Average and Marginal Revenue


$ per
unit of
output

7
6
5
Average Revenue (Demand)

4
3
2

Chapter 10

Marginal
Revenue

7 Output
Slide 10

Monopoly

Observations
1) To increase sales the price must fall
2) MR < P
3) Compared to perfect competition

Chapter 10

No change in price to change sales

MR = P
Slide 11

Monopoly

Monopolists Output Decision


1) Profits maximized at the output level
where MR = MC
2) Cost functions are the same
(Q) R (Q) C (Q)
/ Q R / Q C / Q 0 MC MR
or MC MR

Chapter 10

Slide 12

Maximizing Profit When Marginal


Revenue Equals Marginal Cost
The
The Monopolists
Monopolists Output
Output Decision
Decision

At output levels below MR = MC the


decrease in revenue is greater than the
decrease in cost (MR > MC).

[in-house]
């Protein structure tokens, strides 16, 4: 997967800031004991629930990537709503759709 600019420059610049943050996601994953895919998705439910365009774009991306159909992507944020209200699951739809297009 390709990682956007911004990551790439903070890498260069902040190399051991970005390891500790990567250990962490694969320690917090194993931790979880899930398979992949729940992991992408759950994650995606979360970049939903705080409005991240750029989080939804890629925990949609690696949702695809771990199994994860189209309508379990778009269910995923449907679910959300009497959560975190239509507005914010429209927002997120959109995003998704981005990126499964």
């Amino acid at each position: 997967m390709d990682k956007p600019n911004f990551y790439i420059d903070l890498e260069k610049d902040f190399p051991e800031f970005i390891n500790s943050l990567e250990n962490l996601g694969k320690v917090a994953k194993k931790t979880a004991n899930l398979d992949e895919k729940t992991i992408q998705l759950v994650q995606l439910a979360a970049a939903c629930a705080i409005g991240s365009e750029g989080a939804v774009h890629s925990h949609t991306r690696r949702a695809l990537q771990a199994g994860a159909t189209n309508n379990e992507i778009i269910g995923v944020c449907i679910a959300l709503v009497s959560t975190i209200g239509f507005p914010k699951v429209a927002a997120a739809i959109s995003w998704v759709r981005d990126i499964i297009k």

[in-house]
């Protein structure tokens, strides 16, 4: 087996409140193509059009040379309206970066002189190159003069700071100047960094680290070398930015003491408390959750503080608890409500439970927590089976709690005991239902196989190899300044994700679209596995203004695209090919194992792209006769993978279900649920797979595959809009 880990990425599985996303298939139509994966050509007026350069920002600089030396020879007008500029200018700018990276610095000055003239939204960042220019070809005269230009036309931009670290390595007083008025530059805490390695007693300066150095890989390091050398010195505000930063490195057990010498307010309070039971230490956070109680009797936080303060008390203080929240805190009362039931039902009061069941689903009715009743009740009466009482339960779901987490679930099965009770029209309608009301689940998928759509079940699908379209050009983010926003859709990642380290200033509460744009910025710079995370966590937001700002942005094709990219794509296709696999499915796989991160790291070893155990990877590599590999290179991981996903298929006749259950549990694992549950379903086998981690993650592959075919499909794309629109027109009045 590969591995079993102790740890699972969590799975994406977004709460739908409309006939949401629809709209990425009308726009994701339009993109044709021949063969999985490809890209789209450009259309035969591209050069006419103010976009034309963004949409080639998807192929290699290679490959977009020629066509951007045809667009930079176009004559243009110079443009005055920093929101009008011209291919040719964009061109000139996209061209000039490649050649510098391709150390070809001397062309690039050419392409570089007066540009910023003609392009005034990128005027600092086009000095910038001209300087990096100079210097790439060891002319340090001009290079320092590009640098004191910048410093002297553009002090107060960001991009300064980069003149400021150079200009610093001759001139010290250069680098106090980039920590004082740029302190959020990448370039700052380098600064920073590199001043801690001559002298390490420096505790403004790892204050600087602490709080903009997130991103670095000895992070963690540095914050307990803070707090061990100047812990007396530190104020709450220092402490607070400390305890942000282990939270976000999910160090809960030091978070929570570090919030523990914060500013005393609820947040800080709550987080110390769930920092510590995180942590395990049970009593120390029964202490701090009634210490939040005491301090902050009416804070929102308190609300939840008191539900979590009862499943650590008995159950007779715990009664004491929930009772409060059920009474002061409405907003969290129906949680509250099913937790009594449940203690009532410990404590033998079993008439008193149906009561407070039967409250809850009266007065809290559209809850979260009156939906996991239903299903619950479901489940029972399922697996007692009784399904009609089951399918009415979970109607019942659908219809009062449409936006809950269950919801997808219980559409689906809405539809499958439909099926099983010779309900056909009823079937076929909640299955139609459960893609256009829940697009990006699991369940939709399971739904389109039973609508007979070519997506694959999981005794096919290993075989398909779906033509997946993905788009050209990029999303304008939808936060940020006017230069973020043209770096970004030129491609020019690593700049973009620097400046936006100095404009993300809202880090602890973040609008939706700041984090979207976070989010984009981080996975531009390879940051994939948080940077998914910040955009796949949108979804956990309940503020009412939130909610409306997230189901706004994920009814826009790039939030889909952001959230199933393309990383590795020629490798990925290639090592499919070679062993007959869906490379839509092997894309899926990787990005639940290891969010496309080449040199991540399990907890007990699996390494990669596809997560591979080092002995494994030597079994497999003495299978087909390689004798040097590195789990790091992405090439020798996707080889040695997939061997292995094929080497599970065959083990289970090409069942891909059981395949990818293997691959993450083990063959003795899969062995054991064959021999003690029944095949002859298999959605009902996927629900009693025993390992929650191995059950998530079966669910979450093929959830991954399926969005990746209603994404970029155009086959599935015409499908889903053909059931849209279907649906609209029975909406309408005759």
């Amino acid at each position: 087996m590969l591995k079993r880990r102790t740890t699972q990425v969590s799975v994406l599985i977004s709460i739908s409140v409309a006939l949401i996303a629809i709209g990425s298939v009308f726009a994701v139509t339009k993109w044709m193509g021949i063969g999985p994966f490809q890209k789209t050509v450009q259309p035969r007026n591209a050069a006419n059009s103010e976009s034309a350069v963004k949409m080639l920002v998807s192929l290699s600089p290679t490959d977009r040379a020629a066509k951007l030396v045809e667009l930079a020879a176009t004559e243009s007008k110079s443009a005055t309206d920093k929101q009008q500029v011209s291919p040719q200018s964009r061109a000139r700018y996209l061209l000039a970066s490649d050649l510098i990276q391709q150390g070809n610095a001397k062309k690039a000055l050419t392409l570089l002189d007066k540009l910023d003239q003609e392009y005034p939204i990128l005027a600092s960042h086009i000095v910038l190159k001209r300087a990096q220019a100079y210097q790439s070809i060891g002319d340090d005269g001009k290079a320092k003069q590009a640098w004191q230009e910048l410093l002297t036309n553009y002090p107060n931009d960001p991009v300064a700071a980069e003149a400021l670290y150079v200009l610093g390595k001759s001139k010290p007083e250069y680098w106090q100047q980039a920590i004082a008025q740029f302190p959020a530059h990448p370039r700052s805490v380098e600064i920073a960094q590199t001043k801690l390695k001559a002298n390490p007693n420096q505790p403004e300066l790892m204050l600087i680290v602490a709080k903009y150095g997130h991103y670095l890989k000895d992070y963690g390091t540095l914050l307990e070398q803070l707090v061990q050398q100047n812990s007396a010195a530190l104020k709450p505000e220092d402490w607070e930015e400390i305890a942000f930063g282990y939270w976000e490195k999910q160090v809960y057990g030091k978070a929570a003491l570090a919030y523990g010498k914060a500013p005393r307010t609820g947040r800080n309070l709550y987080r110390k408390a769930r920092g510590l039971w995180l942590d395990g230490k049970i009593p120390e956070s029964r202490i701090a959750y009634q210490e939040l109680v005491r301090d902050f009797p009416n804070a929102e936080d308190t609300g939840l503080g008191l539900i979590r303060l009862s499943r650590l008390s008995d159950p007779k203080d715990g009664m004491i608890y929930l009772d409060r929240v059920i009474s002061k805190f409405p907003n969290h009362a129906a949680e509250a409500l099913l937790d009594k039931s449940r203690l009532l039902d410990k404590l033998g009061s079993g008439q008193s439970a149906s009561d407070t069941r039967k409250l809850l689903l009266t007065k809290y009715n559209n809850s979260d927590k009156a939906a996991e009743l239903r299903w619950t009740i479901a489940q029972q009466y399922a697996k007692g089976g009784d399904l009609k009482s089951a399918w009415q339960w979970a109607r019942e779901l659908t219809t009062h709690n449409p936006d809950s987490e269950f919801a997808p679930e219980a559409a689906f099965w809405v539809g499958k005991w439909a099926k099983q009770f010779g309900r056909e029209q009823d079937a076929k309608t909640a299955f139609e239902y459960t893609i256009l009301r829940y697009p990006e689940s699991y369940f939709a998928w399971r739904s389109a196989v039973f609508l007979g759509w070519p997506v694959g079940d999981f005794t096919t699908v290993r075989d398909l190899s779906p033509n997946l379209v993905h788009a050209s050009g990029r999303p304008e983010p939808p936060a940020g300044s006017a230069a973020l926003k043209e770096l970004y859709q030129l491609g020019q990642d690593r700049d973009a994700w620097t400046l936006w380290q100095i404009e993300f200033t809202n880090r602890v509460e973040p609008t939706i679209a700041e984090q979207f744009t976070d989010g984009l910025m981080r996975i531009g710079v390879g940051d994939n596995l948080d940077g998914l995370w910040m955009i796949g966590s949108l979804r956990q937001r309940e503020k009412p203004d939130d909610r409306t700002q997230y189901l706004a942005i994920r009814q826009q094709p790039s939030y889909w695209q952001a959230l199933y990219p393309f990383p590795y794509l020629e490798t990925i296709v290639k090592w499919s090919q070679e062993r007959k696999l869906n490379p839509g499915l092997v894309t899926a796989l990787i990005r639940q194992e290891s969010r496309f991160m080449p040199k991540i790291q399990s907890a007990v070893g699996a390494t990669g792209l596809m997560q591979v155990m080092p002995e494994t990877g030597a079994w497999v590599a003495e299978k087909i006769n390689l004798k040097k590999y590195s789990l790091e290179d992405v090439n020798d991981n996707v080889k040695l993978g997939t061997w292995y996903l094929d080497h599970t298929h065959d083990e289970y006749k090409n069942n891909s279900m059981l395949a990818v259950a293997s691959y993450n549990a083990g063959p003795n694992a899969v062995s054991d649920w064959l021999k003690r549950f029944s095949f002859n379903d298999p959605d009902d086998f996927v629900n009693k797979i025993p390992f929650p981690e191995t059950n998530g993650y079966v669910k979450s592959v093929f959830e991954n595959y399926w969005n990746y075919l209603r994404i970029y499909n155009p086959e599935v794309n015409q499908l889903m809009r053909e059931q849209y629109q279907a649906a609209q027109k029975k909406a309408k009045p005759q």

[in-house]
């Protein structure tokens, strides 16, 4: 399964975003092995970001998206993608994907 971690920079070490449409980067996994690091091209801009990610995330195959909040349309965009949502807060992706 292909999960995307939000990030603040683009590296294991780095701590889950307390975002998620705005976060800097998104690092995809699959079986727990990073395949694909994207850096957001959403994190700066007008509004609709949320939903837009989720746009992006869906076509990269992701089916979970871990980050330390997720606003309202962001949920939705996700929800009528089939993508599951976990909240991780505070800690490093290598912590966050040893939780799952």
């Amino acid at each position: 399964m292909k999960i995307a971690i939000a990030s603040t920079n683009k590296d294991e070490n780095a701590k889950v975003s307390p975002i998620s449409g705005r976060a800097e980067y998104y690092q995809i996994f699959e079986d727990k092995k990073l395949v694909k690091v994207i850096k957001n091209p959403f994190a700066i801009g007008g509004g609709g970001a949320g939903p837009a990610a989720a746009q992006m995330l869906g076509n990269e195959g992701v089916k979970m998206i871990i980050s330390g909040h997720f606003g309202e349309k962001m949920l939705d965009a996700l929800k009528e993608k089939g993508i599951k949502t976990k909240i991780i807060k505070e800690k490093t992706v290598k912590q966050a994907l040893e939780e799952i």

At output levels above MR = MC the


increase in cost is greater than the
decrease in revenue (MR < MC)

Chapter 10

Slide 13

Maximizing Profit When Marginal


Revenue Equals Marginal Cost
$ per
unit of
output

MC
P1
P*
AC
P2
Lost
profit

D = AR
MR
Q1
Chapter 10

Q*

Q2

Lost
profit

Quantity
Slide 14

Monopoly
The
The Monopolists
Monopolists Output
Output Decision
Decision

An Example

Cost C (Q ) 50 Q

C
MC
2Q
Q
Chapter 10

Slide 15

Monopoly
The
The Monopolists
Monopolists Output
Output Decision
Decision

An Example

Demand P (Q) 40 Q
R (Q) P(Q )Q 40Q Q
R
MR
40 2Q
Q
Chapter 10

Slide 16

Monopoly
The
The Monopolists
Monopolists Output
Output Decision
Decision

An Example

MR MC or 40 2Q 2Q
Q 10
When Q 10, P 30
Chapter 10

Slide 17

Monopoly
The
The Monopolists
Monopolists Output
Output Decision
Decision

An Example